has their own way of doing things on stage and behind the scenes. There’s a mutual understanding among the members, and that’s why they’re able to discuss music on a deeper, artistic level. “I sometimes talk about songs in the context of a color. So, when we’re learning a song, I’ll say, ‘Okay, this song is blues and greens,’” Lathren said. “Strangely enough, these guys get that — or at
Hannah Cleaveland | Weekender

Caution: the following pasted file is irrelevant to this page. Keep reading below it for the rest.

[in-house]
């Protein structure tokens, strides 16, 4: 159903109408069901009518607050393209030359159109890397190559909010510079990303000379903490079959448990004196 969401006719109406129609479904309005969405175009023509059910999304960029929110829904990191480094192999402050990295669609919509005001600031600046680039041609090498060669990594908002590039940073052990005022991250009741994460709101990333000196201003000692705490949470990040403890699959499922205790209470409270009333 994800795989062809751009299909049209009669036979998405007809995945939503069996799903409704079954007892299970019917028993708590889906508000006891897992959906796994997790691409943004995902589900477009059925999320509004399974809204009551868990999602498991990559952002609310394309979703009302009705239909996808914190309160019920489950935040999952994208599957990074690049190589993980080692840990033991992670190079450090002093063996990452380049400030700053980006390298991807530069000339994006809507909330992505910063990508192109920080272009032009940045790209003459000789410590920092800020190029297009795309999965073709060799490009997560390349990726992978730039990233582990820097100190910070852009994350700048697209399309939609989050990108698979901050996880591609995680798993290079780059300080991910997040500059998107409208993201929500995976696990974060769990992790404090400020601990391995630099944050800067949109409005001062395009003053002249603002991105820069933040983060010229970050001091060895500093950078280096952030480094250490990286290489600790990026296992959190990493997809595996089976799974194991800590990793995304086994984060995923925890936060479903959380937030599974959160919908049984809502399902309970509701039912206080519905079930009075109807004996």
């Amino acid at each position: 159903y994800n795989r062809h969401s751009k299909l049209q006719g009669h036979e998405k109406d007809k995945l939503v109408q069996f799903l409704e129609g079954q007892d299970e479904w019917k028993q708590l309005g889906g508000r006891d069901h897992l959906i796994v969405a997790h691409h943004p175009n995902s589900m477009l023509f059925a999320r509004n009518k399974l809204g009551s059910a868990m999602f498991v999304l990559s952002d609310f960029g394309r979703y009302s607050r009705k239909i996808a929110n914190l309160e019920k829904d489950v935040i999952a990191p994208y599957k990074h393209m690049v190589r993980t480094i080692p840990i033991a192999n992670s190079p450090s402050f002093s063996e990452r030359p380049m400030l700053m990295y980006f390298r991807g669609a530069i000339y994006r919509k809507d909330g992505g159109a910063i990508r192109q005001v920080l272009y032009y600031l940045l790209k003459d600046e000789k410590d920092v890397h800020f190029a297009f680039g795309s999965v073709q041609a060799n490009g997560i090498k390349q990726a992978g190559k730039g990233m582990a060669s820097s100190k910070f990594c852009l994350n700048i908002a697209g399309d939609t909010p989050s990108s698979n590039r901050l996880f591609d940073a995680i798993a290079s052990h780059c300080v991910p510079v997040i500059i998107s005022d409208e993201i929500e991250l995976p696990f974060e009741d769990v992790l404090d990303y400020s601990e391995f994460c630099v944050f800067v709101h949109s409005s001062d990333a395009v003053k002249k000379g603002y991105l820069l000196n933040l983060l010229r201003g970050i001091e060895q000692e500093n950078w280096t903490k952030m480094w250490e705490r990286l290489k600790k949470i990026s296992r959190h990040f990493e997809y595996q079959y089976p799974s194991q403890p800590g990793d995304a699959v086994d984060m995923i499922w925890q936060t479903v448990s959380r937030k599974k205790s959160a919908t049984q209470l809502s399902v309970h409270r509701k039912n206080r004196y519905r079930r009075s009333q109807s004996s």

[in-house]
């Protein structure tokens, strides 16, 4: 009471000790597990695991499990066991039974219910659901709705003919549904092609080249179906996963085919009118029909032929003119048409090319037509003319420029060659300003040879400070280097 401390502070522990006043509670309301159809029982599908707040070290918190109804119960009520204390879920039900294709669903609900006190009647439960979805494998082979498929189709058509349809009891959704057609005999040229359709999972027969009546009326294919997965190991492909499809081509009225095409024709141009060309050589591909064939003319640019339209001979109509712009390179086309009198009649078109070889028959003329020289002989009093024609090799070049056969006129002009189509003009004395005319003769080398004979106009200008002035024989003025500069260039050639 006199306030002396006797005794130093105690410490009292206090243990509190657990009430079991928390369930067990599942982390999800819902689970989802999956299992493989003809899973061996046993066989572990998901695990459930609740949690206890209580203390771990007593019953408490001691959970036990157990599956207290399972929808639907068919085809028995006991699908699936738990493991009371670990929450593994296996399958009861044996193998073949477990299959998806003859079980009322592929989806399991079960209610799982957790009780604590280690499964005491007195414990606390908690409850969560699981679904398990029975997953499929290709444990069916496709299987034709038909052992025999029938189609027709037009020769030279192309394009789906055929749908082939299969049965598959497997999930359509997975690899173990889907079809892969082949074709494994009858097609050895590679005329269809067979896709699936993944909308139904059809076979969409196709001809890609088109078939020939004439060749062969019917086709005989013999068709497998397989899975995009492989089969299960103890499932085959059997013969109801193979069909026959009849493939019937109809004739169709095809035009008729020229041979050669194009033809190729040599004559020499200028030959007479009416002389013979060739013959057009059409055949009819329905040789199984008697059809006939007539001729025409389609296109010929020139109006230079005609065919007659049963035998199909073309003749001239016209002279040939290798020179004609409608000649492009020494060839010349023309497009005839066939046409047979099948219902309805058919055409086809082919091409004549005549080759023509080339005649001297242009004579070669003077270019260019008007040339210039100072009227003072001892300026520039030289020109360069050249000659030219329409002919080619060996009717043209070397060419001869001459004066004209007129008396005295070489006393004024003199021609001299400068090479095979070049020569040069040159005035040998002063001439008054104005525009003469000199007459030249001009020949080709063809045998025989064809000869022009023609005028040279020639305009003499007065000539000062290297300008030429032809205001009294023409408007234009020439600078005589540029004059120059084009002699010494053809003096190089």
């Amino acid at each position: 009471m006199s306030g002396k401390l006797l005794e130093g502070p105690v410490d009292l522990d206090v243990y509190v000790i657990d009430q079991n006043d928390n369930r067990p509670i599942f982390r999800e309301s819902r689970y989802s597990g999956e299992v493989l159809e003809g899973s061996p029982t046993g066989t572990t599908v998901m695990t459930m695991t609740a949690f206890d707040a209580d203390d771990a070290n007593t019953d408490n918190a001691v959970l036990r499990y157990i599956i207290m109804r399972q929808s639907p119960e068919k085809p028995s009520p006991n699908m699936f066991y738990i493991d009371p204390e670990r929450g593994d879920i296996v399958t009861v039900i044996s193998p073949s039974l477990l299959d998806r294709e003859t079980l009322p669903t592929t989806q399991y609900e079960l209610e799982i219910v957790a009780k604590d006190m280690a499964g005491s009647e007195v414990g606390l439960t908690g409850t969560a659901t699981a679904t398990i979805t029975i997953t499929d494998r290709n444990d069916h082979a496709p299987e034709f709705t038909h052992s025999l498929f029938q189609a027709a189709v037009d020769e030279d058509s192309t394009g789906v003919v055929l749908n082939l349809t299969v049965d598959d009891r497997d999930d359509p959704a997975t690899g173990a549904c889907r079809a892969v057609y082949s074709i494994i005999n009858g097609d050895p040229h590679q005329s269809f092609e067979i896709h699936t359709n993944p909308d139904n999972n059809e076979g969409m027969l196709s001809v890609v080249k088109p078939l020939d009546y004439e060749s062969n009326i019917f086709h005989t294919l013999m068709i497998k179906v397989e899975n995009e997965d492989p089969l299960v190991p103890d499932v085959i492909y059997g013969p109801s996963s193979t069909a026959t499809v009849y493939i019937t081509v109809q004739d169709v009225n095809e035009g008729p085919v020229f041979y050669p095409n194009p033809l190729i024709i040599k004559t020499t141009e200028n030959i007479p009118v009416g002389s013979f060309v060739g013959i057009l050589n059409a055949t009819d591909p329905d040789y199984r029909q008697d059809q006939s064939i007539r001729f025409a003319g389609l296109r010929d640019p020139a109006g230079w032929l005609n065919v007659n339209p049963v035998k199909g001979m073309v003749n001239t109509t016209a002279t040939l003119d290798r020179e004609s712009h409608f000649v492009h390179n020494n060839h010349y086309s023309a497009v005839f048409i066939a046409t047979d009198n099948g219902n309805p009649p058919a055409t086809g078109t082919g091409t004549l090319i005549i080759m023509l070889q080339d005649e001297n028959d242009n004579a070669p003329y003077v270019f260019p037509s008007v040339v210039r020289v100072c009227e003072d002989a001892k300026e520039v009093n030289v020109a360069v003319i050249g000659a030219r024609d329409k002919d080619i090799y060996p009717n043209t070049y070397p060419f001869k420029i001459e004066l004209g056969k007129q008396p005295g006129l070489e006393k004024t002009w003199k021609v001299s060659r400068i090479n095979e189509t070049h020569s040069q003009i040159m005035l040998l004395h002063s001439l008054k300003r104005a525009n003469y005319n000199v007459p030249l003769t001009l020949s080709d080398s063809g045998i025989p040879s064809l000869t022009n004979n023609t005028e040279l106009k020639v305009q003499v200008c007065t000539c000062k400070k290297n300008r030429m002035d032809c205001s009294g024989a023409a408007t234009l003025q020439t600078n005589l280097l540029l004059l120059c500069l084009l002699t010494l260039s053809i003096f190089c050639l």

least they pretend they do.” Unconventional? Sure. But as far as Lathren is concerned, they’re lucky enough to be on the same wavelength. This is exactly why stage presence is a priority, right down to the dress code. “I asked Jame why there is a dress code with this band. Not that there isn’t with other bands, but because I find it interesting when people pursue a specific image,” Bennett said. “His response was that ‘People ... need some kind of direction, and when they see us all wearing jeans and black shirts, they’ll [know] this is how this works.’” A unifi ed presentation is almost as important as being in tune to the band — that’s why they outlawed “jorts” during performances. Hours of preparation go into a single show, so the last thing Crown the Cake wants is to seem thrown together. “If you’re going to stand on a stage and propose that you’re entertaining people, you need to at least show up like you intended to do something beyond sit at the shop and eat a hamburger,” Lathren said. “You need to present something.” As unified as they are, the band’s creativity primarily comes from working with one another, as opposed to other bands or albums. “I rely heavily on these guys,” he said. “Mark and Mitch are very talented musicians, and they’re also good sports. They’re willing to try different things and to combine different nuances together.” Crown the Cake just recently downsized to a three-piece while their lead guitarist is on leave, and they’ve felt a real absence in the band’s persona without Thomas. Lathren pointed out that having a woman on lead guitar shaped the band. It’s an uncommon setup, but there’s no reason it should be seen that way — female representation in Columbia’s music scene is something Crown the Cake feels we could stand to see more of. “Not only do you not hear of women in this scene that often — if